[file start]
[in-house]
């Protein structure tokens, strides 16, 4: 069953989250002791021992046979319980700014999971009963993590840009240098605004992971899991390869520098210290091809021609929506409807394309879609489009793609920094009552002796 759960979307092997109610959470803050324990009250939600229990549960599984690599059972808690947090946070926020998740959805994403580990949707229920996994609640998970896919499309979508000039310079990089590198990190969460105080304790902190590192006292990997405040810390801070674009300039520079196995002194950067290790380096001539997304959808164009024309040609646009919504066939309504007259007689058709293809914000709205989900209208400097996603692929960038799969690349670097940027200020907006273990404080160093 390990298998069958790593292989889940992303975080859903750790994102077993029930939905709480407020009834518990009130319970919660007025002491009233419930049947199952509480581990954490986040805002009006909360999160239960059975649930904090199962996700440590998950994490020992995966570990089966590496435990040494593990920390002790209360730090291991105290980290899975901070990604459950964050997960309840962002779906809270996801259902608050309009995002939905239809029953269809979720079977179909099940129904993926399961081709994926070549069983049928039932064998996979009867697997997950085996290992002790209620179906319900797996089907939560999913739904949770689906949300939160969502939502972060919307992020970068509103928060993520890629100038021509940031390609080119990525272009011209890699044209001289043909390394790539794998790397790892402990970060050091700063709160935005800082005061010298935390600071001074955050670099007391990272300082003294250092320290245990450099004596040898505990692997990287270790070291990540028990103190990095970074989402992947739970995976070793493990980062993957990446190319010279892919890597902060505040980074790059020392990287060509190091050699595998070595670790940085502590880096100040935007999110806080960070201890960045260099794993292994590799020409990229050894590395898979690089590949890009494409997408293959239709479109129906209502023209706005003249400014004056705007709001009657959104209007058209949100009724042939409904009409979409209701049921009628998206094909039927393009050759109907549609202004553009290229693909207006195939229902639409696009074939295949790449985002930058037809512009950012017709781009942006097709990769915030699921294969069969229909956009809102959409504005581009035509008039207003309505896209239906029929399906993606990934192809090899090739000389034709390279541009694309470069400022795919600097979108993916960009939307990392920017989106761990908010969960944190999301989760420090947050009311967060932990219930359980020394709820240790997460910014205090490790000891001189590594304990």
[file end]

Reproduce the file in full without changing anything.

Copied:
[in-house]
């Protein structure tokens, strides 16, 4: 069953989250002791021992046979319980700014999971009963993590840009240098605004992971899991390869520098210290091809021609929506409807394309879609489009793609920094009552002796 759960979307092997109610959470803050324990009250939600229990549960599984690599059972808690947090946070926020998740959805994403580990949707229920996994609640998970896919499309979508000039310079990089590198990190969460105080304790902190590192006292990997405040810390801070674009300039520079196995002194950067290790380096001539997304959808164009024309040609646009919504066939309504007259007689058709293809914000709205989900209208400097996603692929960038799969690349670097940027200020907006273990404080160093 390990298998069958790593292989889940992303975080859903750790994102077993029930939905709480407020009834518990009130319970919660007025002491009233419930049947199952509480581990954490986040805002009006909360999160239960059975649930904090199962996700440590998950994490020992995966570990089966590496435990040494593990920390002790209360730090291991105290980290899975901070990604459950964050997960309840962002779906809270996801259902608050309009995002939905239809029953269809979720079977179909099940129904993926399961081709994926070549069983049928039932064998996979009867697997997950085996290992002790209620179906319900797996089907939560999913739904949770689906949300939160969502939502972060919307992020970068509103928060993520890629100038021509940031390609080119990525272009011209890699044209001289043909390394790539794998790397790892402990970060050091700063709160935005800082005061010298935390600071001074955050670099007391990272300082003294250092320290245990450099004596040898505990692997990287270790070291990540028990103190990095970074989402992947739970995976070793493990980062993957990446190319010279892919890597902060505040980074790059020392990287060509190091050699595998070595670790940085502590880096100040935007999110806080960070201890960045260099794993292994590799020409990229050894590395898979690089590949890009494409997408293959239709479109129906209502023209706005003249400014004056705007709001009657959104209007058209949100009724042939409904009409979409209701049921009628998206094909039927393009050759109907549609202004553009290229693909207006195939229902639409696009074939295949790449985002930058037809512009950012017709781009942006097709990769915030699921294969069969229909956009809102959409504005581009035509008039207003309505896209239906029929399906993606990934192809090899090739000389034709390279541009694309470069400022795919600097979108993916960009939307990392920017989106761990908010969960944190999301989760420090947050009311967060932990219930359980020394709820240790997460910014205090490790000891001189590594304990």